Something that I would like to see change.

Let's talk about Christmas for a second, shall we? It is the 25th of December, after all. And frankly, I have a thought or two to express while we're on the subject, so just hear me out. I think we can all agree that for many of us (myself included), the Christmas season truly is "the most wonderful time of the year." And why shouldn't it be? The holidays brighten up our lives with decorative lights, expensive gifts, winter wonderlands (unless you live in Houston), and indulgences of all kinds. The shopping malls are constantly filled with eager shoppers—moms and dads, brothers and sisters, boyfriends and girlfriends—who are all looking for the perfect items to give to their loved ones. Families gather together to eat, drink, sing carols, and play games. Children look forward to Christmas morning, when they can finally open the presents that Santa Claus has brought them from the North Pole. And what a joyous occasion it is! I, for one, cannot deny that these familiar holiday rituals are what make the winter months not only tolerable, but incredibly exciting.

Having said this, however, I must point out the sad fact that Christmas, the celebration of Jesus Christ's coming, has obviously become more about parties, gifts, and decorations than anything else. And while all of those things definitely add to the enjoyment of our celebration, they fail to capture the true beauty that is present in the miraculous birth of our Lord. You see, Christmas is not a secular holiday. And yet, so many of us (once again, myself included) are guilty of leaving out the main reason for the season. Most of the time, we are swept away by all of the hustle and bustle without even realizing it. So what is a person to do?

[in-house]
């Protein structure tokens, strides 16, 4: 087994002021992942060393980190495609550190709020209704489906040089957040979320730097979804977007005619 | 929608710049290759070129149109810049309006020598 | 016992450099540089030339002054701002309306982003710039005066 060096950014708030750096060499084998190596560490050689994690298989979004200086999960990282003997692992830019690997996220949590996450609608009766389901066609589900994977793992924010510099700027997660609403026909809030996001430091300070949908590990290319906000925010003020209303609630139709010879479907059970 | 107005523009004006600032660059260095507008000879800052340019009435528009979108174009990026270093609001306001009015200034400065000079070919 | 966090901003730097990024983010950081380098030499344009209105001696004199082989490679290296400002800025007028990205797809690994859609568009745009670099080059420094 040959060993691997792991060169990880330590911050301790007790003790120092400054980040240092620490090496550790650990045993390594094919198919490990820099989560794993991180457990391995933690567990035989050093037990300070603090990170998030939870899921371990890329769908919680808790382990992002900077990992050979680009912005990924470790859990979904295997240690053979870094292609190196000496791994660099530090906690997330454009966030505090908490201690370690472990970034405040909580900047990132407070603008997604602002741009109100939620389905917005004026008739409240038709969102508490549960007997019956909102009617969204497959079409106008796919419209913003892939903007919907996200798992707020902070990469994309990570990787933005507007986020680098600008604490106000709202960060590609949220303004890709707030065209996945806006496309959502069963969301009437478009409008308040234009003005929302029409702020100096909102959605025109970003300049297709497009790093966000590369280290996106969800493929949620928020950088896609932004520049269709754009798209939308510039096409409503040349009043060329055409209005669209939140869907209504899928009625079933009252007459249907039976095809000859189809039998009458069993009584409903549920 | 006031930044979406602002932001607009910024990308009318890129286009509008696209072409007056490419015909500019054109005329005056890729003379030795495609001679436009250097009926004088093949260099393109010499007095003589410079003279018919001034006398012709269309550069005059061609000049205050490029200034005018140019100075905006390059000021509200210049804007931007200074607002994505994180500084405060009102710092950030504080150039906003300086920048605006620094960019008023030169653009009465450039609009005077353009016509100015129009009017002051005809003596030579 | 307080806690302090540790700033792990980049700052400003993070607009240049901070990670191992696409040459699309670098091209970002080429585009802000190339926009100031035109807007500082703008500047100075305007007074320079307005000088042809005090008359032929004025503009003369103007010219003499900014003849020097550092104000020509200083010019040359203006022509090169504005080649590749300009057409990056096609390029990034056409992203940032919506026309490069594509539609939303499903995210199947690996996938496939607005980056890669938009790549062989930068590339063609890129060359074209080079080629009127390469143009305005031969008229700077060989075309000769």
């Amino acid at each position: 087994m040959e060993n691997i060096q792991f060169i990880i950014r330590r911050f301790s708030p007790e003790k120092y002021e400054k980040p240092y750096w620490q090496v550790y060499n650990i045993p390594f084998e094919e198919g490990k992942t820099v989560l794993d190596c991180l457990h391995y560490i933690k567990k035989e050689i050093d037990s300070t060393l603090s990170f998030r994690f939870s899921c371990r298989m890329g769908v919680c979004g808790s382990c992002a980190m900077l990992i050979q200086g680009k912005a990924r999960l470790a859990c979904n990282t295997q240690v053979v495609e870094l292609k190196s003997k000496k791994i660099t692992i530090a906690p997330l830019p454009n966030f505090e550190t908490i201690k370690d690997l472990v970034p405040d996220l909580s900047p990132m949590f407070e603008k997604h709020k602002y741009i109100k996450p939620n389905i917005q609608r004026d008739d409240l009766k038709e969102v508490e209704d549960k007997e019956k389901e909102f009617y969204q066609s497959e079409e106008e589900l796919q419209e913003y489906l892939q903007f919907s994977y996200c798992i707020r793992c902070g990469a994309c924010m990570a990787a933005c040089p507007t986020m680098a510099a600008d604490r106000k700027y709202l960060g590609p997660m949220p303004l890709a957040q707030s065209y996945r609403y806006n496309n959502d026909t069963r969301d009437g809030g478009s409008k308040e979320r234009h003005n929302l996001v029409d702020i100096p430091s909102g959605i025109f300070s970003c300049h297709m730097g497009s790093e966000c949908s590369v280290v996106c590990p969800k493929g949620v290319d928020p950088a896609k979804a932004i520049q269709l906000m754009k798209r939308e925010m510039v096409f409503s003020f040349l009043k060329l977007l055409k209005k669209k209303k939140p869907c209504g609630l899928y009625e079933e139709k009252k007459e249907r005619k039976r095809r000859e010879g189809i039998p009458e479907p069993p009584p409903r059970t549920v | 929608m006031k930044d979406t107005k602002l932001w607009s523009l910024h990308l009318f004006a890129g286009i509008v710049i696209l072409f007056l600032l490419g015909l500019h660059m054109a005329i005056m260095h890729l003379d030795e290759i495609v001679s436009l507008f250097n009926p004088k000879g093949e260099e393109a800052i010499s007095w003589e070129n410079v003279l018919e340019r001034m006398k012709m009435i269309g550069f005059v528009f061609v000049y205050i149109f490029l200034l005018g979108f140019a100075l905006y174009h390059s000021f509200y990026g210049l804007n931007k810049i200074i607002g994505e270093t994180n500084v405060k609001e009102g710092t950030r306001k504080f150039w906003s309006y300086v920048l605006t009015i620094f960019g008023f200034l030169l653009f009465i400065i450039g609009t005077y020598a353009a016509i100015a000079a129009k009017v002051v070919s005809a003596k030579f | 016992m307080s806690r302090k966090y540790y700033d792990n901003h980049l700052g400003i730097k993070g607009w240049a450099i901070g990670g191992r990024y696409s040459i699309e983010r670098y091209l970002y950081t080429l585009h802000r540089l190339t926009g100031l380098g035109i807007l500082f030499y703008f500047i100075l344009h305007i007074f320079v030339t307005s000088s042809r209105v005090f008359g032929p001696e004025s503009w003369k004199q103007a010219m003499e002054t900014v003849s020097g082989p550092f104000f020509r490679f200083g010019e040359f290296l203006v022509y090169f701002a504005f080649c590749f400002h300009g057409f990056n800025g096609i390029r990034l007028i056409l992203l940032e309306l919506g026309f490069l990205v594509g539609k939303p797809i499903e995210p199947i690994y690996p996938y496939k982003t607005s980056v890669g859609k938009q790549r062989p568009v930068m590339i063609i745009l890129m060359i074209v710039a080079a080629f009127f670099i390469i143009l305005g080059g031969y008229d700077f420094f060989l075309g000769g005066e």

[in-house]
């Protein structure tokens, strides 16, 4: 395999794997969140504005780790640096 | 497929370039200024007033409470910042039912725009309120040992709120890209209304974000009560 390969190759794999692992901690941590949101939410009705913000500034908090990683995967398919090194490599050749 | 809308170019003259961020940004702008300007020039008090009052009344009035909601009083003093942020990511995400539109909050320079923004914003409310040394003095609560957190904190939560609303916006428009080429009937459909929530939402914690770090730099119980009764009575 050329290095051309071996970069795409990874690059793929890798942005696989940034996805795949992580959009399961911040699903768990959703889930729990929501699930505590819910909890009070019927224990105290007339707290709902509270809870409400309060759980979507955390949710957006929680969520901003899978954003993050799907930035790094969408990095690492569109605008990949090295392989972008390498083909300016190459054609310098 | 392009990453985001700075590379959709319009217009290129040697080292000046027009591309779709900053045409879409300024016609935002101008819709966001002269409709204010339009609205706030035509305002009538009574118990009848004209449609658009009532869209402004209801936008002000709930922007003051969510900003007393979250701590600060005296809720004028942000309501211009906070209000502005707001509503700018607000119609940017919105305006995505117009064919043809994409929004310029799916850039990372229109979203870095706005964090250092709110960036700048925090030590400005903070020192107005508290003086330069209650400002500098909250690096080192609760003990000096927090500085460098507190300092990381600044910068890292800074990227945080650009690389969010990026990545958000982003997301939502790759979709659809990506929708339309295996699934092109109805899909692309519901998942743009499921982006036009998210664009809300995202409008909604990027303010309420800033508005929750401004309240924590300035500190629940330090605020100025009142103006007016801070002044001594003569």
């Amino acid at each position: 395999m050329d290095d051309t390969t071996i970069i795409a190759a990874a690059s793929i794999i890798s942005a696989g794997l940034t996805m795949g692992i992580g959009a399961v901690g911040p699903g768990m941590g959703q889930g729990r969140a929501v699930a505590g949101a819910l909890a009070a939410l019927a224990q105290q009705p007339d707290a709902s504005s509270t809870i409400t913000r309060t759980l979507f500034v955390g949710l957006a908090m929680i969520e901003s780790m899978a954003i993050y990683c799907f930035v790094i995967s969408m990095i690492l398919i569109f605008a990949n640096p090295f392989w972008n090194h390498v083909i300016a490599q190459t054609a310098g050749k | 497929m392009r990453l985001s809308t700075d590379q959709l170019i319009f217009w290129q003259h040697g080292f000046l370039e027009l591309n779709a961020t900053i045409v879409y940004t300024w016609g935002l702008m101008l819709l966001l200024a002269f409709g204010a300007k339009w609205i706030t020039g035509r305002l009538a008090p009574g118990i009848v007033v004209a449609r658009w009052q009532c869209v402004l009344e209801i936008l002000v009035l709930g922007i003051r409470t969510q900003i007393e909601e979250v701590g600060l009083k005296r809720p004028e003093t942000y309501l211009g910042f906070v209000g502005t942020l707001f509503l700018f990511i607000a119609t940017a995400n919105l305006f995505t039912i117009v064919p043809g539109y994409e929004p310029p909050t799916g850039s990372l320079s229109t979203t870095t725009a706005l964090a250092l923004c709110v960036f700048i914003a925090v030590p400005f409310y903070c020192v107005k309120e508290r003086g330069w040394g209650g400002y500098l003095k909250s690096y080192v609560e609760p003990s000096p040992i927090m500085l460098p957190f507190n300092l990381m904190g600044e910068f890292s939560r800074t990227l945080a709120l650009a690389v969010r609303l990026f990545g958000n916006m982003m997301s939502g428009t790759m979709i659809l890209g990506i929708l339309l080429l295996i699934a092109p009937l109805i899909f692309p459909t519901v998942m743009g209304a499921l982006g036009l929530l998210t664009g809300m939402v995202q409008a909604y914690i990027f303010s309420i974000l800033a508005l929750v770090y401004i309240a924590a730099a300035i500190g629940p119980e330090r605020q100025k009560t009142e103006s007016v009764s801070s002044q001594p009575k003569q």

They say that the first step to overcoming a problem is actually admitting that you have a problem, right? Well, I will be the first to admit that in all of my tree-decorating, gift-wrapping, Christmas-caroling madness, I tend to forget to prepare the way for our one and only Savior, who humbly came to this Earth to serve, of all things. To this I feel compelled to say (with Full House's Stephanie Tanner in mind), how rude! Of us, I mean, for so easily falling victim to the Santa Claus Syndrome and allowing our Christmas spirit to be heavily influenced by material things. (You know, if I were Jesus—thank goodness I'm not—I'd be somewhat offended.)

Just so we're clear, I am in no way trying to preach to you few fine readers of this little blog. On the contrary, this brief ramble of mine is simply a reminder to myself (and perhaps some encouragement for anyone who wants it) to just think for a minute about the miracle that we are celebrating on this glorious day. Because that is really all it takes—an honest thought, a glimmer of recognition, a grateful heart, a desire for love—to lead us back to Him.

For to us a child is born, to us a son is given, and the government will be on his shoulders.  And he will be called Wonderful Counsellor, Mighty God, Everlasting Father, Prince of Peace. | Isaiah 9:6